Personalities | Wolfgang Amadeus Mozart | Classical Era | Classical
(Wôlf’-gäng Am-ä-da’-oos Mot’-särt) 1756–91
The ‘miracle which God let be born in Salzburg’ – to quote his father, Leopold – came into the world on 27 January 1756 and was baptized the next day as Joannes Chrysostomus Wolfgangus Theophilus; he normally used only the last two names, in the forms Wolfgang Amadeus or Wolfgang Amadè.
His father, a violinist, came from an artistic family, from the Augsburg area; his mother, Maria Anna née Pertl, was from near Salzburg. Wolfgang was the second of their surviving children; his sister, Maria Anna, usually called Nannerl, born in 1751, was an accomplished musician and keyboard player. His musical gifts were obvious when he was three or four. There are many anecdotes about his extraordinary precocity: about his insisting on joining in on the violin during family music-making, and doing so perfectly; about his noticing that a friend’s violin was tuned a quarter-tone different from the pitch he was used to at home; about his writing down music he had composed, full of ink blots – and when his father said it was too difficult to play, claiming it was a concerto, so it had to be difficult. When he was five he was writing short pieces, and at that age he first played the harpsichord in a public concert.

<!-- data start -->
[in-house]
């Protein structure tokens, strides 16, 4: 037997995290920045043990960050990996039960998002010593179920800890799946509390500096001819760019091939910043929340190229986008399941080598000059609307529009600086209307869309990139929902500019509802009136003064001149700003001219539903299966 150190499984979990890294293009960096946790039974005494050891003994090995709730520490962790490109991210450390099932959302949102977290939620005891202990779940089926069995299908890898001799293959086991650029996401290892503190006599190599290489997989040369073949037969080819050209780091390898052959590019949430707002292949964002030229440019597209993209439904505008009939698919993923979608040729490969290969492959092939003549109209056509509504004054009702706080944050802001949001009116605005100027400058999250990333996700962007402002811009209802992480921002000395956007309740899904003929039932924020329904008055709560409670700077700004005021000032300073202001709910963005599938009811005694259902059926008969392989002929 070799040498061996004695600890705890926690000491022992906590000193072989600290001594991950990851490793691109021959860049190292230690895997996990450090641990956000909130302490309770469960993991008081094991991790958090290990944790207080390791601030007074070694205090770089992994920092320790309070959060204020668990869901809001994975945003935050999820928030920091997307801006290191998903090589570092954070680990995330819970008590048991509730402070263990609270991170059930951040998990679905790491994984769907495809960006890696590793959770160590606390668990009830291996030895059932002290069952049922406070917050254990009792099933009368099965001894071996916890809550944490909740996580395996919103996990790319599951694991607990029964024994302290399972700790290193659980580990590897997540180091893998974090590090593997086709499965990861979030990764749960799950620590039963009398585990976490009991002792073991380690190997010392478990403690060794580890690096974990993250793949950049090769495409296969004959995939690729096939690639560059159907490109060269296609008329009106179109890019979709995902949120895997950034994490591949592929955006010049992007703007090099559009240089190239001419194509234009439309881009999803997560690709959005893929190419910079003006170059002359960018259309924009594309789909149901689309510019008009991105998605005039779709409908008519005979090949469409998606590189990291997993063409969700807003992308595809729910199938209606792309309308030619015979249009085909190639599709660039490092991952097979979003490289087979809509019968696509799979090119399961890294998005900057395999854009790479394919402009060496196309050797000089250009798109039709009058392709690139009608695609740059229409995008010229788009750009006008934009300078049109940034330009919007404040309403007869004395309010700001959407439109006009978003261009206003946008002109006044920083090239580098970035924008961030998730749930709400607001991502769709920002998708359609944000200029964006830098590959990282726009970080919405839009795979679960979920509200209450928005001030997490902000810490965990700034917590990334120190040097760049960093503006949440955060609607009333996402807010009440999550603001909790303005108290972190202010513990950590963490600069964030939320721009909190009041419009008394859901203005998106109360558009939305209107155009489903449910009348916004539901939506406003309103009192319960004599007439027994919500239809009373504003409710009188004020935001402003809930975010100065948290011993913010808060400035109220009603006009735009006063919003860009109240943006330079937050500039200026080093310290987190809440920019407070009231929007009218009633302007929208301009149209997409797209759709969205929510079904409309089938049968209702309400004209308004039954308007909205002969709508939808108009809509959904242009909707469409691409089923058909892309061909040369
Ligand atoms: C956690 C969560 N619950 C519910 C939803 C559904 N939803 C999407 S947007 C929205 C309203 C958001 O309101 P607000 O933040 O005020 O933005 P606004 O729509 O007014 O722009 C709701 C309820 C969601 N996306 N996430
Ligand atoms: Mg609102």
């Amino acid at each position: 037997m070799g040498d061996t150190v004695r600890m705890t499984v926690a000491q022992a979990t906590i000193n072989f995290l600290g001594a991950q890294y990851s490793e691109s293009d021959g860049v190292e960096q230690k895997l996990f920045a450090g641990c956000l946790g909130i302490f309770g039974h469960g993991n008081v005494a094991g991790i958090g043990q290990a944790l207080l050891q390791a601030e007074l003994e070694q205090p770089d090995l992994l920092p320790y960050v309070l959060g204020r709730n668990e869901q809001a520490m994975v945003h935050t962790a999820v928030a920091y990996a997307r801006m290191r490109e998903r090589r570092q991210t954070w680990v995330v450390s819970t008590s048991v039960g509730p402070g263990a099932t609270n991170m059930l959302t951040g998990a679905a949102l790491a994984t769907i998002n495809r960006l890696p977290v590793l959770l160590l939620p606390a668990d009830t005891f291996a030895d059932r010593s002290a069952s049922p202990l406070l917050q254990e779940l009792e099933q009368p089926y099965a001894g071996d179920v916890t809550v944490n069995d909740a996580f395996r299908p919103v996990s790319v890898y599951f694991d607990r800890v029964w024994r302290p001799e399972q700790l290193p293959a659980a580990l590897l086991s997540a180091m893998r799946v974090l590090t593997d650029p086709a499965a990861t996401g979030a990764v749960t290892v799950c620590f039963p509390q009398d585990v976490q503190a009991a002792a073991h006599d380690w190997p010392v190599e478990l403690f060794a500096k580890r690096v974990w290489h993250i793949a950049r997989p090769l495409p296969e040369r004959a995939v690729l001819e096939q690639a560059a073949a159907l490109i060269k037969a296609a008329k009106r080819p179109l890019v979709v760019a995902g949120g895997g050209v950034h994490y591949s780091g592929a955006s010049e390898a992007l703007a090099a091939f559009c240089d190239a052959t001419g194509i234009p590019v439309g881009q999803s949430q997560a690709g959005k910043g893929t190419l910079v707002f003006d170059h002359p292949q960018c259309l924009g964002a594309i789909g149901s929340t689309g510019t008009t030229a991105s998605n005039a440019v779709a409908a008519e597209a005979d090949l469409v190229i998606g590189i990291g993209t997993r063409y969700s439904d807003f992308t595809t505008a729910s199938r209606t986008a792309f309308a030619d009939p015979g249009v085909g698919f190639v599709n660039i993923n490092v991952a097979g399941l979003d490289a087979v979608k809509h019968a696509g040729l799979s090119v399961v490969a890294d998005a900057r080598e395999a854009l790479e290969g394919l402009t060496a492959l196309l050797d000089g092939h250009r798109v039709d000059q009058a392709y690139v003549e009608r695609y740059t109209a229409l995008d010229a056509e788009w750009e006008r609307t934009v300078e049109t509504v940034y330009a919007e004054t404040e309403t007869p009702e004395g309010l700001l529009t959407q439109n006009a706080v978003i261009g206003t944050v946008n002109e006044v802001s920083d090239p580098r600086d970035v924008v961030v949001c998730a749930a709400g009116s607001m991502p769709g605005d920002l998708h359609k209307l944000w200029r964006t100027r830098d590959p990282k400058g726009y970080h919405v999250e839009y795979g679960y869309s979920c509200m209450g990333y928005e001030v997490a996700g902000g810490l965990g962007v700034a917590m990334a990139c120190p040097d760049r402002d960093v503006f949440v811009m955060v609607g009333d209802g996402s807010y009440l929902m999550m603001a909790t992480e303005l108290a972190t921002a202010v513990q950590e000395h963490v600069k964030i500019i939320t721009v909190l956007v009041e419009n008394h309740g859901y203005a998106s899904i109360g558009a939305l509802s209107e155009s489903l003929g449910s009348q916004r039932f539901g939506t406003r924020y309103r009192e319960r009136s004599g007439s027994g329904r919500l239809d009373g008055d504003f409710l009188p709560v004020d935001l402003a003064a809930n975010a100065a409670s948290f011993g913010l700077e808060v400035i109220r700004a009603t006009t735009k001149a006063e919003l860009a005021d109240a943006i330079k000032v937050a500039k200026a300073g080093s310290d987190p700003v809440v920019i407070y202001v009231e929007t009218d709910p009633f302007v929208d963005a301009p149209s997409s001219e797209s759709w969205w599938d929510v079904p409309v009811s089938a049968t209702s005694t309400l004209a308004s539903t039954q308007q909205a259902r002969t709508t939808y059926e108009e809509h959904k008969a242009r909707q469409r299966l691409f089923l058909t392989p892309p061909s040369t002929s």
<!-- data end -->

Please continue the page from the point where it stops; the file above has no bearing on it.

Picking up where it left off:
While Mozart was greatly affected by the various composers and musical styles he encountered throughout his short life, the most dominant influence on him, personally and musically, was his father. Leopold Mozart was an excellent musician; he wrote an important treatise on violin playing and composed a great deal, especially church music and symphonies, although he gave up composing in the early 1760s when he came to realize the extraordinary nature of his son’s gifts and saw that fostering them had to be his chief responsibility. He has often been accused of exploiting Wolfgang in a selfish way, and later of trying to dominate him. But it is absurd to condemn Leopold according to the criteria of modern child psychology. There is little doubt that he educated his son (not only in music) diligently and lovingly and that he felt he had a duty – a duty to God – to show this wonder to the world; he also tried to help his son (as any father might) to behave responsibly and develop a satisfactory career. Possibly he passed on to his son a certain suspicion of his fellow musicians and of the motives behind their behaviour. Leopold never quite attained the recognition he deserved; a friend in Salzburg said, on his death, that although he was a man of wit and wisdom he ‘had the misfortune always to be persecuted here and was far less loved than in other great places in Europe’. His best testimony is the superb musical technique that he passed on to his son.
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